An interview with Wolf and Wood – a North East VR Specialist

An Interview with… Wolf and Wood 

Gateshead gaming company Wolf and Wood, specialises in making virtual reality (VR) games and is currently gearing up to launch one of its biggest titles on a new platform after its game was picked up by PlayStation VR.

Gateshead is fast becoming a regular stomping ground for independent games studios. We caught up with Wolf and Wood Founder and Creative Director, Ryan Bousfield at their new HQ in PROTO. Here Ryan tells us more about the beginnings of the games company, plans for the future and what it’s really like to be based in the North East.

When and why did the company set up?

I’d started making small game demos as a side-line because it was a good way improve my skills while exploring something different to the commercial work I had at the time. The initial demo released was a VR (Virtual Reality) horror called A Chair in a Room, a short story about a missing girl in which you had to find clues with your very faulty torch. It gained the interest of some big YouTubers whose videos were taking the little 5-minute demo to an audience of millions. This gave me the confidence to go it alone and make a full game, it took about a year without sleep, but I launched the full 3-4 hour version of A Chair in a Room on SteamVR in April 2016. Wolf & Wood have since grown from just me to form a small team and recently released our second game The Exorcist: Legion VR.

What do you specialise in?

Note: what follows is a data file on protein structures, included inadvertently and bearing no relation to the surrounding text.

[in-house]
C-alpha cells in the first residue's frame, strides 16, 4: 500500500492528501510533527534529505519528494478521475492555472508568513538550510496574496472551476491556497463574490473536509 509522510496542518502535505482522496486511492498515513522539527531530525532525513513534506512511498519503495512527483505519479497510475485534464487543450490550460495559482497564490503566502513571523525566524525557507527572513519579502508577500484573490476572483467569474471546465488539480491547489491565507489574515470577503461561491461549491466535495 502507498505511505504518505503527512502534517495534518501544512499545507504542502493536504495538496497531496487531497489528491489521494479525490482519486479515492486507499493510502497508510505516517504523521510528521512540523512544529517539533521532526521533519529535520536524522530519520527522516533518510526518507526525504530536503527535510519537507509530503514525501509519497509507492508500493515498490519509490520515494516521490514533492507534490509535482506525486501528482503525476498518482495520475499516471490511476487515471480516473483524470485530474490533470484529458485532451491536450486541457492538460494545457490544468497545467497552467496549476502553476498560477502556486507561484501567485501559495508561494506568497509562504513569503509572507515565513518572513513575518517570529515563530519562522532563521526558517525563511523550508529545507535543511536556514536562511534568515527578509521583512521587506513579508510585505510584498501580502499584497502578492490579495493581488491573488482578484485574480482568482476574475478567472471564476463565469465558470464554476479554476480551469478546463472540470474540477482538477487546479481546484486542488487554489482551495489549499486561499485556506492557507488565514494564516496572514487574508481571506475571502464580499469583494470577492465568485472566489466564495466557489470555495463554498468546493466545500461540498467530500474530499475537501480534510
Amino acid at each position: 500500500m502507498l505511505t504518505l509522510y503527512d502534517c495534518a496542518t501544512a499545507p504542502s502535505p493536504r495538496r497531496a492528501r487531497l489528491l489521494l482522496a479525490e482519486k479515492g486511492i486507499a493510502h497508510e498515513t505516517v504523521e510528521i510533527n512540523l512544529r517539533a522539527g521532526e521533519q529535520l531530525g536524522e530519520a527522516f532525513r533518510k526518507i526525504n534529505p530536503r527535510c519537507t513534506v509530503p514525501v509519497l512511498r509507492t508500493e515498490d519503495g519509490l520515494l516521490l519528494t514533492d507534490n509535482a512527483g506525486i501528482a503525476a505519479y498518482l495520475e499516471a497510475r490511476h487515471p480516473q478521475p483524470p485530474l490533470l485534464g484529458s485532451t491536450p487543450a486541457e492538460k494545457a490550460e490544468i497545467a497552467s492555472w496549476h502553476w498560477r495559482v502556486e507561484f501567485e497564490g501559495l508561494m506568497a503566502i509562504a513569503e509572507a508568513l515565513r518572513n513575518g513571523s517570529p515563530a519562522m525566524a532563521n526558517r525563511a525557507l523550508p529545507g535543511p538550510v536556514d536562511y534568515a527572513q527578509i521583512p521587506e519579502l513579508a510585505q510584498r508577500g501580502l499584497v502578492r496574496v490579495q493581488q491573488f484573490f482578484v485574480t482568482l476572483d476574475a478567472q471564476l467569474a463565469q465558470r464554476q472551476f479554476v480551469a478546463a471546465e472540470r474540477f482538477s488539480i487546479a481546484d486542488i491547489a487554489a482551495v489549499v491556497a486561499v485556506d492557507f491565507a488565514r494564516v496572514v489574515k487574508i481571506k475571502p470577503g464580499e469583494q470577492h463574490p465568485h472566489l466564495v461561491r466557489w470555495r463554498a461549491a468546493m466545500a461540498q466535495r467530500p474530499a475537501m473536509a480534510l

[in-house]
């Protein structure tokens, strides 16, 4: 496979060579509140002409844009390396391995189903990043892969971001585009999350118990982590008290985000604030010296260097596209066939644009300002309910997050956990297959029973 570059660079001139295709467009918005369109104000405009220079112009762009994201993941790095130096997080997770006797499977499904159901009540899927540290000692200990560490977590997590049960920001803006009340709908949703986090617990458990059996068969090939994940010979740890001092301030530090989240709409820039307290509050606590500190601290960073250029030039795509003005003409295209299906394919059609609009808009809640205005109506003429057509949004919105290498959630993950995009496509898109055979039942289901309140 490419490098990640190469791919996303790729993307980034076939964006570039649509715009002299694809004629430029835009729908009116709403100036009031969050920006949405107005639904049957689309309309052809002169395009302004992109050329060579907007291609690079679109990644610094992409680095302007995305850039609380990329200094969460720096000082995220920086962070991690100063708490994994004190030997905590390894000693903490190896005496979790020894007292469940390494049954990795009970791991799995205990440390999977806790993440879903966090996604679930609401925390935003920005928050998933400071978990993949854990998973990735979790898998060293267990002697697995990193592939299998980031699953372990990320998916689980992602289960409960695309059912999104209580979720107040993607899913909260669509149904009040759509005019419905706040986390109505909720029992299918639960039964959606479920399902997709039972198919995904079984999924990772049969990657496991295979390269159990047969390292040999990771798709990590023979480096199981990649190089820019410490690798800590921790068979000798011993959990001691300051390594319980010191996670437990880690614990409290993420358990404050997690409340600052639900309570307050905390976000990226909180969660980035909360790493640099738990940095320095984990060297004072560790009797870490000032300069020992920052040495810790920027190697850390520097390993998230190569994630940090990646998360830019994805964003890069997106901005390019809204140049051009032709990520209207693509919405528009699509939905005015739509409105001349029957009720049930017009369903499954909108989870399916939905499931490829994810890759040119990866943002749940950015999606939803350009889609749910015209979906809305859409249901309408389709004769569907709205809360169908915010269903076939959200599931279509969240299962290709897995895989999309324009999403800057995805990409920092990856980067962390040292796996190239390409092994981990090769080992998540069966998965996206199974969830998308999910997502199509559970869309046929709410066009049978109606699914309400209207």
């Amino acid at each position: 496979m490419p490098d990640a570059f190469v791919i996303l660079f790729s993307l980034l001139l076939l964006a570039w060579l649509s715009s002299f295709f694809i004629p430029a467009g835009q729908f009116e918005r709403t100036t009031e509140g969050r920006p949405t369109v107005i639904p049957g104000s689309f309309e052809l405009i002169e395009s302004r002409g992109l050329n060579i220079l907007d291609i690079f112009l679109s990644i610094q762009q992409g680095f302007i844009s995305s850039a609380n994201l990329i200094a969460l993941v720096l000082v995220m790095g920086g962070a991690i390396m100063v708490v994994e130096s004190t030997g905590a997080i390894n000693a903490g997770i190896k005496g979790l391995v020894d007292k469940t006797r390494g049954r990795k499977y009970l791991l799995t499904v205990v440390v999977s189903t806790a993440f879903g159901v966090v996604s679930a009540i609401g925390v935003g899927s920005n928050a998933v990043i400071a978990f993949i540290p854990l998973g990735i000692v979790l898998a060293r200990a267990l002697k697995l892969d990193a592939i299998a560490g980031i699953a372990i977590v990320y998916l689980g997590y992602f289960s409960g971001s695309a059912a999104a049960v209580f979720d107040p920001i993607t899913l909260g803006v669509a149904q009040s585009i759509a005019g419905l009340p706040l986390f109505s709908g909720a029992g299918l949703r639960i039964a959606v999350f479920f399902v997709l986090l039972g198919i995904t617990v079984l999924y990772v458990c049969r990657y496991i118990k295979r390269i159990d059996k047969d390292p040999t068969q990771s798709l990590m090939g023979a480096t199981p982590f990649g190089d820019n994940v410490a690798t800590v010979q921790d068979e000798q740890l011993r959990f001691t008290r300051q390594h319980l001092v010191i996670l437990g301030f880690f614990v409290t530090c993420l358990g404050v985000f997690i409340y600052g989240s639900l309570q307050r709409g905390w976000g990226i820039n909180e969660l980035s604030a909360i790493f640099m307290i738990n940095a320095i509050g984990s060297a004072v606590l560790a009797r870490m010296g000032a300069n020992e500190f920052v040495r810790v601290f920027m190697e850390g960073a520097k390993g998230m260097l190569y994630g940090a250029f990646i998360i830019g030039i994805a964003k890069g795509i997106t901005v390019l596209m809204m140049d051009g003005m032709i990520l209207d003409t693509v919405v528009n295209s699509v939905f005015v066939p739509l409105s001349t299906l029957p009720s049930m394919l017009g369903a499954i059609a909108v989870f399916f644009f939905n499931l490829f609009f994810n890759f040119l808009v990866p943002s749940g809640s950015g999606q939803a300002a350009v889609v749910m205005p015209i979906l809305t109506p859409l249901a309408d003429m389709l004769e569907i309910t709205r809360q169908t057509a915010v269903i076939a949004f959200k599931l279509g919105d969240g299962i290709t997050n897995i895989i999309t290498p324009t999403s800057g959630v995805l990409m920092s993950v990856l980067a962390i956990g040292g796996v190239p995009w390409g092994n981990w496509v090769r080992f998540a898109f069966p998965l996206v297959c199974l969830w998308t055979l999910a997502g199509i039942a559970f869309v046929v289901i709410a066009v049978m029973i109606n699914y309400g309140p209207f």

We focus specifically on VR games and experiences but to do that we have a broad range of skills. Writing code and producing artwork is the foundation but we handle 100% of the project in-house, so this includes additional skills such as writing, animation and music production for example. There’s four full time and one-part time at present so we each take on a few different roles as required.

What game are you most proud of and why?

It’s always the next one. We love the previous ones, but we learn from them and aim to make something bigger, faster and stronger for the next one. We’re not saying too much about the next one just yet except it’s a step away from horror and we’re all having a great time playing the early version.

What’s next for emerging tech in games?

In VR the next big change comes with the new breed of headsets such as the Oculus Quest, these are completely self-contained and free of wires but track your position just as well as any top end PC headset would. They’ve been likened to VR consoles which I think is a good way of looking at it.

Do you have any exciting news to tell?

We’re currently in the process of porting A Chair in a Room: Greenwater to PlayStation VR, this is expected to be out in the new year and beyond that, the new game I mentioned earlier is due out on SteamVR and Oculus in spring 2019 but to be announced yet.

What are your thoughts on PROTO: The Emerging Technology Centre?

It’s good for a lot of reasons but for us, it gives a small team a fighting chance against larger companies. For example, all the music so far has been recorded at home, this comes with its problems, so to have access to a soundproof recording studio offers so much more potential. Hopefully the next soundtrack won’t have my cat knocking things over in the background.

What is a common misconception about the North East in your opinion?

I don’t think people know exactly how much goes on up here, living here we think we have a good idea, but it’s still surprising to find out that a big IP game was made just up the road.

For more information about North East England’s gaming and digital sector, please visit our dedicated sector pages 

Posted in: General Tagged: , , , , , , ,